12 Dec 2019
Sustainability Brief – Water Quality in IrelandEnvironment & Rural Affairs, Sustainability
Water Quality in Ireland – 2018
The EPA published two water quality reports in recent weeks. The Urban Waste Water Treatment report assessed the management of waste water in Ireland in 2018. The graphic in figure 1 sets out the areas discharging raw sewage and the large urban locations that failed to meet the EU’s treatment standard. This has resulted in raw sewage from the equivalent of 77,000 people being released into our rivers and streams every day.
The key finding from the second report, Water Quality in Ireland 2013-2018 are as follows:
- 92% of groundwater bodies, 80% of coastal waters, 53% of rivers, 50% of lakes and 38% of estuaries were found to be of satisfactory quality.
- Since the last full assessment, river water quality has declined, with a net decline of 5.5% (128 water bodies) in the status of river water bodies.
- There is a loss of the pristine (‘best of the best’) river water bodies. There are now just 20 pristine river sites, a decline from over 500 sites in the late 1980s.
- The number of seriously polluted river water bodies (the ‘worst of the worst’) has started to rise – from 6 to 9 – after many years of an improving trend.
- The number of fish kills increased to 40 in 2018 after a historic low of 14 in 2017. It is likely that the hot summer and low flow conditions in 2018 had an impact on this.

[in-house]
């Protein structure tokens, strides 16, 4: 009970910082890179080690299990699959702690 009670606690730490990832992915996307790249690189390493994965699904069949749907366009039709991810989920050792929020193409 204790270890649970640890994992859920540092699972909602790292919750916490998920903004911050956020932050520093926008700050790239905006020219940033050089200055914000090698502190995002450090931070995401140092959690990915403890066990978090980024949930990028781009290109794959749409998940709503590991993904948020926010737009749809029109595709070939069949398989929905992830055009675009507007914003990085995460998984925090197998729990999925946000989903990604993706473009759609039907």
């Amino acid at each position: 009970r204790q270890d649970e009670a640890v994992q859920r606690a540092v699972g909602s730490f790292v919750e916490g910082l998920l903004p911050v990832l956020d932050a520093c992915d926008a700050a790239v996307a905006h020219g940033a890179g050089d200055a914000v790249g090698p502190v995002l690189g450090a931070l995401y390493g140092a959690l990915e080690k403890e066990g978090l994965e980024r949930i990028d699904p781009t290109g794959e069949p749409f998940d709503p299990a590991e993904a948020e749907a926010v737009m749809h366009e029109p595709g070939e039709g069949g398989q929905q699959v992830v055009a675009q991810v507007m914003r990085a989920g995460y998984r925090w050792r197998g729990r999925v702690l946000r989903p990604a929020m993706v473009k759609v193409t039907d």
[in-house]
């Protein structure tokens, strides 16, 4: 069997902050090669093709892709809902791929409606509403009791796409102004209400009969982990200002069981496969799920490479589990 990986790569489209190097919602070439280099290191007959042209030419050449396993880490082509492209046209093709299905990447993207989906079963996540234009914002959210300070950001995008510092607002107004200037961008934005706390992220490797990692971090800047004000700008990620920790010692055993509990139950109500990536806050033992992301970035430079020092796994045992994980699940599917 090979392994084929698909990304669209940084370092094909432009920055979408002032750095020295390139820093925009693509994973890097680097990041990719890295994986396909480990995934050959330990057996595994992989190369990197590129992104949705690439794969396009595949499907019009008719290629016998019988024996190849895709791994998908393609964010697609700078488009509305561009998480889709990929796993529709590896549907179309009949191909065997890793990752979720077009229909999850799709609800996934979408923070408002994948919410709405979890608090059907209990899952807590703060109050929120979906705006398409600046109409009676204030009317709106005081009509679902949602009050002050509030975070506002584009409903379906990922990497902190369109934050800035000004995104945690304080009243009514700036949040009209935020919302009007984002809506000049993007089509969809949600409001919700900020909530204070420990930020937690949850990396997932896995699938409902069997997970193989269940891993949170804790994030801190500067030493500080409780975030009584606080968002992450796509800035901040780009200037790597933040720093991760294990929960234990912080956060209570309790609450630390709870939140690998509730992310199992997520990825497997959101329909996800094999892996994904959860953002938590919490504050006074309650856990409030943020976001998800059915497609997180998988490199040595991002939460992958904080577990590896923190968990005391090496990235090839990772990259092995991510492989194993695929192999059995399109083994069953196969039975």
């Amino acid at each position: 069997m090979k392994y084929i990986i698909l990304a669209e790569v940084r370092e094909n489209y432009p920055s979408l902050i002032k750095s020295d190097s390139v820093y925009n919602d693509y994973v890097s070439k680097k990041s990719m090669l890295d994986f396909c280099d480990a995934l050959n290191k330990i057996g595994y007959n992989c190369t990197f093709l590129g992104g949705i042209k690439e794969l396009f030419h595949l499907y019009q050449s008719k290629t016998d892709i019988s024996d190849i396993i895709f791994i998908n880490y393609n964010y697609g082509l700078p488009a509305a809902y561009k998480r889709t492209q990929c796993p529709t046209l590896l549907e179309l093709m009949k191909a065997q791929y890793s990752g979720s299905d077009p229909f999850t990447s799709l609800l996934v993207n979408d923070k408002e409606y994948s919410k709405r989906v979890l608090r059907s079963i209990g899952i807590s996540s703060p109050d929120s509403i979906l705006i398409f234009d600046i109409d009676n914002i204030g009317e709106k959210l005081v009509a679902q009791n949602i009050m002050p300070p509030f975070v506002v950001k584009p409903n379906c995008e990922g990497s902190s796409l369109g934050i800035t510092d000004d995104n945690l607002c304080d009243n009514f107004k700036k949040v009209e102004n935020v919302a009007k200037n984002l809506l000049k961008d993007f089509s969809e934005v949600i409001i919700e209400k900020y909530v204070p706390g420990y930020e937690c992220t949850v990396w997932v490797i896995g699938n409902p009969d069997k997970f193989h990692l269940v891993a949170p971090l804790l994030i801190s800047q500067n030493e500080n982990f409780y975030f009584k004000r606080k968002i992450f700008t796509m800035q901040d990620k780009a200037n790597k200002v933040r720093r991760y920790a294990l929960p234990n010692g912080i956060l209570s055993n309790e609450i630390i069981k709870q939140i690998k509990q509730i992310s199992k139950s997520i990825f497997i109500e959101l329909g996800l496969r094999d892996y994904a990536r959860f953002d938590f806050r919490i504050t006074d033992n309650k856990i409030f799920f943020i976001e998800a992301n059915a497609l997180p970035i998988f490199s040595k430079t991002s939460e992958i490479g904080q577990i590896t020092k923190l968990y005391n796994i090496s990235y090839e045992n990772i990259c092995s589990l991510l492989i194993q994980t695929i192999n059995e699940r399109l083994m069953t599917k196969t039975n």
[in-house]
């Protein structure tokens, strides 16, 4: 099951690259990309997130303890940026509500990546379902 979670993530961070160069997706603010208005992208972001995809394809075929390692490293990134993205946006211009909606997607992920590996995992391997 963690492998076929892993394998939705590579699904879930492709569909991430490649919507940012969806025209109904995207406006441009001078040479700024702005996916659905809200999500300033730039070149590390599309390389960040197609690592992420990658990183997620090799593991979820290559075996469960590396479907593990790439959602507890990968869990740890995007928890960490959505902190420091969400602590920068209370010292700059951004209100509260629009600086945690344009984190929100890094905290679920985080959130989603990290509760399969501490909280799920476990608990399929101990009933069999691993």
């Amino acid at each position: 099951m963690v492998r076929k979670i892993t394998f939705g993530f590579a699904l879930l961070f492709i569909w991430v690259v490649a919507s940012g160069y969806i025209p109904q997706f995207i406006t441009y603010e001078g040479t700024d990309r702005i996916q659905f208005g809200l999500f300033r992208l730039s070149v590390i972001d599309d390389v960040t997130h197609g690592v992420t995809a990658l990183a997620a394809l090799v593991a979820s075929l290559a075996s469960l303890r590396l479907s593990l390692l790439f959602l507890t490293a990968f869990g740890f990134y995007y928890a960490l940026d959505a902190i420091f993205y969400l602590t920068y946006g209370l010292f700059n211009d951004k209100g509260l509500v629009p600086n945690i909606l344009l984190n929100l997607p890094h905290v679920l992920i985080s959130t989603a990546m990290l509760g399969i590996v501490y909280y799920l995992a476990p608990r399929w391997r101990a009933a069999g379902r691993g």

- The EPA identified that the main significant pressures impacting on water quality in Ireland include agriculture, wastewater discharges and pressures from forestry activities.
IFA President Joe Healy made comments on national and local media, including Virgin Media News and Today FM saying that it’s high time that local authorities and Irish Water addressed the illegal pumping of raw sewage into our rivers and streams, and to ensure Ireland does not face fines following a ruling by the European Court of Justice (ECJ) earlier this year.
Regarding farming’s contribution to a better rural environment, Joe Healy said that over the past decade farmers have spent over €2.5bn bringing their farmyards up to the highest environmental standards. Also, over 40% of all farmers in Ireland take part in the Department of Agriculture’s Green Low Carbon Agri- Environment Scheme (GLAS), which is over-subscribed and closed to new entrants.
In addition, all farmers farm to Good Agricultural and Environmental Conditions. Farmers throughout the country are also actively taking part in the ASSAP programme operated by Teagasc and dairy co-ops.
He also called for the introduction of the following measures, which will lead to better water quality in rural areas:
- A national liming support scheme, to address soil fertility issues and ensure nutrients are taken up in soils.
- Increased supports for low-emissions slurry spreading equipment, to reduce the risk of nutrient run-off.
- The re-opening of the GLAS programme and an increase in annual payments to €10,000.
Joe Healy concluded his comments by highlighting that Ireland’s water quality is amongst the best in Europe, this is something to be proud of. However, images of raw sewage going into our rivers and streams take from this. He added that farmers will continue to take part in schemes such as GLAS, as well as voluntary schemes like the ASSAP programme. After all, farmers are the custodians of the rural environment.